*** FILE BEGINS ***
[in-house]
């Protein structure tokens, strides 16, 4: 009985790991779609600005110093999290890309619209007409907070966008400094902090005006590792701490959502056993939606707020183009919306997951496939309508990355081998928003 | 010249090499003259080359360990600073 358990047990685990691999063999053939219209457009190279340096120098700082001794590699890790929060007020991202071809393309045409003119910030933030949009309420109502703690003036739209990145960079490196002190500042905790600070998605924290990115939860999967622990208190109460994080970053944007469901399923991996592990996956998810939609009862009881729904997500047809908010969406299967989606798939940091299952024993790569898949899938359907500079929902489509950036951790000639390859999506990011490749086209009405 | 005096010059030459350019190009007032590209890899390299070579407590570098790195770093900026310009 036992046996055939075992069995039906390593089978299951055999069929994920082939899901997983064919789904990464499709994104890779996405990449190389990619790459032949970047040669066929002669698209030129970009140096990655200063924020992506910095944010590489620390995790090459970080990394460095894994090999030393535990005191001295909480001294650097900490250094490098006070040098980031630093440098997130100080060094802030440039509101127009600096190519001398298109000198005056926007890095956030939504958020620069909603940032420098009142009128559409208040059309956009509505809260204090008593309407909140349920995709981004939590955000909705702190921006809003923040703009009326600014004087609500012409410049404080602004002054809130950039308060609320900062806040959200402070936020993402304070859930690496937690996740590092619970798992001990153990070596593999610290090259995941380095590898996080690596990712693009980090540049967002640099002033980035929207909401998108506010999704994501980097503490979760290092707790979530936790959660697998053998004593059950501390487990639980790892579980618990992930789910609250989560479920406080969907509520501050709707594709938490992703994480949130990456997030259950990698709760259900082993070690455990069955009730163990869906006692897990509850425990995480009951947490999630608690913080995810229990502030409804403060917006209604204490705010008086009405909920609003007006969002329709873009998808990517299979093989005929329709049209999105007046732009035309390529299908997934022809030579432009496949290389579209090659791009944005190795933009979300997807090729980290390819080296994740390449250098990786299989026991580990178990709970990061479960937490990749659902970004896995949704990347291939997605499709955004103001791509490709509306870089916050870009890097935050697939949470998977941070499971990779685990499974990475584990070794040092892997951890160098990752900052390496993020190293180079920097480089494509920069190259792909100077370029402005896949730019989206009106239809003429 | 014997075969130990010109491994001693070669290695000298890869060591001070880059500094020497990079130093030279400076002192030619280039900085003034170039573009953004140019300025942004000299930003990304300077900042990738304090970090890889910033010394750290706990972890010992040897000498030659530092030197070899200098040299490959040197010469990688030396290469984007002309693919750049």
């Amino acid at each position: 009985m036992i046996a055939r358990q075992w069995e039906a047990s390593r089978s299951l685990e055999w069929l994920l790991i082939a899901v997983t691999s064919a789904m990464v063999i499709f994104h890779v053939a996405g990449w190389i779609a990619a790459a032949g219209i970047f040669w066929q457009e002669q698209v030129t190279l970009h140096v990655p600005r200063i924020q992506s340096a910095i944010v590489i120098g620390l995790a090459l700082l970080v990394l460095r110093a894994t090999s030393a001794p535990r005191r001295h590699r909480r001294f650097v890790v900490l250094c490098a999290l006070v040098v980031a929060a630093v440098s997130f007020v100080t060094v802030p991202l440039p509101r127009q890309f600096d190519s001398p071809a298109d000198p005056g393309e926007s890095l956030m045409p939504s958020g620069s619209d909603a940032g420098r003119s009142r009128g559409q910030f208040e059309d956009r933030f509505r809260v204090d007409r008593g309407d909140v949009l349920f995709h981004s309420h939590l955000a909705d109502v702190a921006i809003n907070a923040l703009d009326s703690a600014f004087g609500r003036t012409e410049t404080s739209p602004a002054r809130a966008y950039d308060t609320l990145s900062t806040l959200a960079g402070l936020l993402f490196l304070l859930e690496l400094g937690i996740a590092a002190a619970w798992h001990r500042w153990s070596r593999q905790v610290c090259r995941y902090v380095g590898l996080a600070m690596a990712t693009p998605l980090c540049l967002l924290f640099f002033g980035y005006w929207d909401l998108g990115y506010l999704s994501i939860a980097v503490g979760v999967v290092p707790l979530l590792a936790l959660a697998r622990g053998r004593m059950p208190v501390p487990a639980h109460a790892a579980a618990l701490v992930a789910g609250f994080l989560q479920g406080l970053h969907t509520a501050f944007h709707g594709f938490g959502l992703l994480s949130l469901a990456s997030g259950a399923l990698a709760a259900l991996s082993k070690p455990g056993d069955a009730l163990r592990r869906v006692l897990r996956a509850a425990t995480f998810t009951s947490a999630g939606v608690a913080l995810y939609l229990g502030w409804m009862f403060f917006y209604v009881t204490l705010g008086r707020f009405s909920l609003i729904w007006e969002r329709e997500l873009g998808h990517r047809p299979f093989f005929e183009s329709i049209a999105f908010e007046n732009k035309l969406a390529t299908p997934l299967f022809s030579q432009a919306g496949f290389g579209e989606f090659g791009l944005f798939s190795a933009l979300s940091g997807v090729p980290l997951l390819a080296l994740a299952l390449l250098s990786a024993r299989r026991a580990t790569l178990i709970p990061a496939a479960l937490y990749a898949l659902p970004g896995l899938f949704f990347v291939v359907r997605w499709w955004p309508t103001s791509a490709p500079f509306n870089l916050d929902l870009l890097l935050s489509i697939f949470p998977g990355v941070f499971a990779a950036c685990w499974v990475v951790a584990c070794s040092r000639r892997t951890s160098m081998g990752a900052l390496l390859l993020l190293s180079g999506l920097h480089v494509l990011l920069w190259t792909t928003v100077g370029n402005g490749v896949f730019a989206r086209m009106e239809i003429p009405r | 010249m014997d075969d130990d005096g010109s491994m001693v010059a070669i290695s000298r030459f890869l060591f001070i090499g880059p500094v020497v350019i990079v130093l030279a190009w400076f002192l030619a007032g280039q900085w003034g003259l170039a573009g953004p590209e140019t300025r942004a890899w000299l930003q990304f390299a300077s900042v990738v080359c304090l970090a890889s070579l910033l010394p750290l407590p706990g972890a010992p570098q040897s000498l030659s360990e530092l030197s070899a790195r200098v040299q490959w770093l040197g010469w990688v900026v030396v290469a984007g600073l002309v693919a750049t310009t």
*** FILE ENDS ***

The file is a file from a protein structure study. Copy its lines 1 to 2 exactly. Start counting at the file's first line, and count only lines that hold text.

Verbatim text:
[in-house]
């Protein structure tokens, strides 16, 4: 009985790991779609600005110093999290890309619209007409907070966008400094902090005006590792701490959502056993939606707020183009919306997951496939309508990355081998928003 | 010249090499003259080359360990600073 358990047990685990691999063999053939219209457009190279340096120098700082001794590699890790929060007020991202071809393309045409003119910030933030949009309420109502703690003036739209990145960079490196002190500042905790600070998605924290990115939860999967622990208190109460994080970053944007469901399923991996592990996956998810939609009862009881729904997500047809908010969406299967989606798939940091299952024993790569898949899938359907500079929902489509950036951790000639390859999506990011490749086209009405 | 005096010059030459350019190009007032590209890899390299070579407590570098790195770093900026310009 036992046996055939075992069995039906390593089978299951055999069929994920082939899901997983064919789904990464499709994104890779996405990449190389990619790459032949970047040669066929002669698209030129970009140096990655200063924020992506910095944010590489620390995790090459970080990394460095894994090999030393535990005191001295909480001294650097900490250094490098006070040098980031630093440098997130100080060094802030440039509101127009600096190519001398298109000198005056926007890095956030939504958020620069909603940032420098009142009128559409208040059309956009509505809260204090008593309407909140349920995709981004939590955000909705702190921006809003923040703009009326600014004087609500012409410049404080602004002054809130950039308060609320900062806040959200402070936020993402304070859930690496937690996740590092619970798992001990153990070596593999610290090259995941380095590898996080690596990712693009980090540049967002640099002033980035929207909401998108506010999704994501980097503490979760290092707790979530936790959660697998053998004593059950501390487990639980790892579980618990992930789910609250989560479920406080969907509520501050709707594709938490992703994480949130990456997030259950990698709760259900082993070690455990069955009730163990869906006692897990509850425990995480009951947490999630608690913080995810229990502030409804403060917006209604204490705010008086009405909920609003007006969002329709873009998808990517299979093989005929329709049209999105007046732009035309390529299908997934022809030579432009496949290389579209090659791009944005190795933009979300997807090729980290390819080296994740390449250098990786299989026991580990178990709970990061479960937490990749659902970004896995949704990347291939997605499709955004103001791509490709509306870089916050870009890097935050697939949470998977941070499971990779685990499974990475584990070794040092892997951890160098990752900052390496993020190293180079920097480089494509920069190259792909100077370029402005896949730019989206009106239809003429 | 014997075969130990010109491994001693070669290695000298890869060591001070880059500094020497990079130093030279400076002192030619280039900085003034170039573009953004140019300025942004000299930003990304300077900042990738304090970090890889910033010394750290706990972890010992040897000498030659530092030197070899200098040299490959040197010469990688030396290469984007002309693919750049």